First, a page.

August 4, 2011, saw the entry of a new 10-year collective bargaining agreement between the National Football League and the National Football League Players Association. This follows a four-month interregnum involving decertification of the NFLPA, a lockout by the NFL, and player antitrust litigation against the NFL before the parties concluded their new relationship.
The new CBA continues to support pro football’s business and entertainment model of revenue sharing, salary cap, and reverse draft. If you’d like a copy of the contract in its 318-page entirety (the table of contents alone occupies 13—make that xiii—pages) go here. What’s in store as far as players’ pay is concerned? Well, to summarize a few items in what underlies a 32-team, annual $9.5 billion (in revenues) enterprise:
- Under an “all revenue system,” players will receive and share a floor of 47% (with an upper band of 48.5%) from revenues rather than see the owners take $1.0 billion off the top and then apply a formula to the balance to derive the players’ share;
- Players’ share of revenues will include 55% of NFL media, 45% of NFL Ventures, and 40% of local club revenues;
- After no salary cap in 2010, there is a 2011 salary cap set at $120.375 million, plus another $22.025 million for benefits;
- There will be a guaranteed league-wide spend of 99% against the cap in 2011-2012;
- The guaranteed league-wide spend will drop to 95% over the 2013-2016 and 2017-2020 periods;
- Beginning in 2013, teams must spend up to 89% of the cap on actual payroll, averaged over 2013-2016 and 2017-2020;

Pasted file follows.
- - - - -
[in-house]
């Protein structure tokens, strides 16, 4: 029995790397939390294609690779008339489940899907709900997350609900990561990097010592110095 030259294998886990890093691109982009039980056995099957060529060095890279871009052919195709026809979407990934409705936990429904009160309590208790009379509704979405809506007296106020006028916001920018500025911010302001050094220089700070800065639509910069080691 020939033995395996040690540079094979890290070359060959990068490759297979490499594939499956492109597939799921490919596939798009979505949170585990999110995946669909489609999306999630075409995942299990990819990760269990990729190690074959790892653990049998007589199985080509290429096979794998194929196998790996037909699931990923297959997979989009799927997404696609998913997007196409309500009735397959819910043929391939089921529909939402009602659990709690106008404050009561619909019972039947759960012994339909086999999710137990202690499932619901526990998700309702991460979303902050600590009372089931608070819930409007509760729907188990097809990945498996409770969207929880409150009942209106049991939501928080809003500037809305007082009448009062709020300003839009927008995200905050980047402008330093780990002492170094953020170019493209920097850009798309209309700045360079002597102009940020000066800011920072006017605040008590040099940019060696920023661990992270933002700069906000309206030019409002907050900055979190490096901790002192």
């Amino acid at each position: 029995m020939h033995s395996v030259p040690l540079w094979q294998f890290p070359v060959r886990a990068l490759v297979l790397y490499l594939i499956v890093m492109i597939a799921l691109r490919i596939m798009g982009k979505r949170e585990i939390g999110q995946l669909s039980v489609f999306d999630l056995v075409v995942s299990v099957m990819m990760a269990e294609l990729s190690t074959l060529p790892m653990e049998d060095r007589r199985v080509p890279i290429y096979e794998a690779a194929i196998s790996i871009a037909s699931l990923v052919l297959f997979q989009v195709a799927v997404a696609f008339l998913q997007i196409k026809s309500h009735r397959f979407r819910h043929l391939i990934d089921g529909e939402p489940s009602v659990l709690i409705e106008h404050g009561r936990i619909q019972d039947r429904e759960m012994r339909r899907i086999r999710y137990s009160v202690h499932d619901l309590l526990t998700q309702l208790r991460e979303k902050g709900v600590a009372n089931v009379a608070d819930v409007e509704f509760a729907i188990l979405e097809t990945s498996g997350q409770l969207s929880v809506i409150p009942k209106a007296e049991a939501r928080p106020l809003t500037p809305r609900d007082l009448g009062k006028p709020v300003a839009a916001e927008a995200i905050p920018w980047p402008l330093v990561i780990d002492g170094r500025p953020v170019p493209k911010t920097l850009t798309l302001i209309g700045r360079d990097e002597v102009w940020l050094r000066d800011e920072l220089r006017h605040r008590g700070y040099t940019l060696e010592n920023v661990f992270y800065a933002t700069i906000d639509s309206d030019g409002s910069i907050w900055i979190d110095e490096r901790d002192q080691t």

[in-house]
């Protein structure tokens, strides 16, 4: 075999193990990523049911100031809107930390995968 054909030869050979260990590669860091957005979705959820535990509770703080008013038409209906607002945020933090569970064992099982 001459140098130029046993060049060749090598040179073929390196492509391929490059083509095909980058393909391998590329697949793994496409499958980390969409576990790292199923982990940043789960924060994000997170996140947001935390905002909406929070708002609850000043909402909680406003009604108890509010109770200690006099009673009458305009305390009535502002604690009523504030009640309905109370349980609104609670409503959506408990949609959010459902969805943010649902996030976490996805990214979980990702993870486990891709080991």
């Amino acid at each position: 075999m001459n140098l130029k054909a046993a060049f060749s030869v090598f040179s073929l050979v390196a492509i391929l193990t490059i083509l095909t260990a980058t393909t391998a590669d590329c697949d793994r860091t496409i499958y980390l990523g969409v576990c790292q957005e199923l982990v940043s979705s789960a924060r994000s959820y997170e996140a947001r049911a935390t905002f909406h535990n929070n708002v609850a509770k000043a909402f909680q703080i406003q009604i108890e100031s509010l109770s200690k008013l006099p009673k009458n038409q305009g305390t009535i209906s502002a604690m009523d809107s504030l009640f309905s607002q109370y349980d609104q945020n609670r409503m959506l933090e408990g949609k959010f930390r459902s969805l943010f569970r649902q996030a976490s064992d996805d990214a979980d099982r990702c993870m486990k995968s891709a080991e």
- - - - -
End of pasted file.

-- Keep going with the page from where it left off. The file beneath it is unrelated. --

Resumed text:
- Minimum salaries for first-year players increase from $320,000 to $375,000, with increases of $55,000 per year, so that the lowest salary by 2014 will reach $420,000; and
- Rookies will be subject to a 2011 salary cap of $874 million, increasing with the league cap, and there will be no rookie wage scale.
It’s instructive to realize that both antagonists are nonprofits. (The teams, of course, including the publicly-owned (sort of) Green Bay Packers, are strictly for-profit enterprises. The players are individual employees who want to benefit from team and league earnings.) The National Football League is a tax-exempt “professional football league,” and the National Football League Players Association is a tax-exempt “labor organization,” as are other unions. As a result, neither pays federal tax on its operations, although they must file publicly-available annual information returns, which shed some light on their financial operations.
And here we’re not referring to something along the lines of traditional charities like the Salvation Army or the United Way. The NFL and NFLPA are heavy lifters in a $9.5 billion industry, and both are needed to make it work. (The NFLPA’s role during this labor dispute is a story in itself.) Both organizations are led by appropriately talented and paid executives. NFL Commissioner Roger Goodell pulls down a cool $10.0 million a year, and NFLPA Executive Director DeMaurice Smith gets $1.8 million annually. Their lost income during the lockout (Goodell got by on a salary of $1.00 during the lockout, and Smith returned to the practice of law—on behalf of the players) should be made good any time now, if not already. And suffice it to say, neither owners nor players (if the latter manage their finances reasonably well) should go broke, at least for ten years, under the new collective bargaining agreement.
If you are one of the hoards whose mind turns to mush after struggling with the complexity of a salary cap, let alone the verbiage of a document of biblical proportions, you can find some further explanation of the new NFL collective bargaining agreement here, here, and here.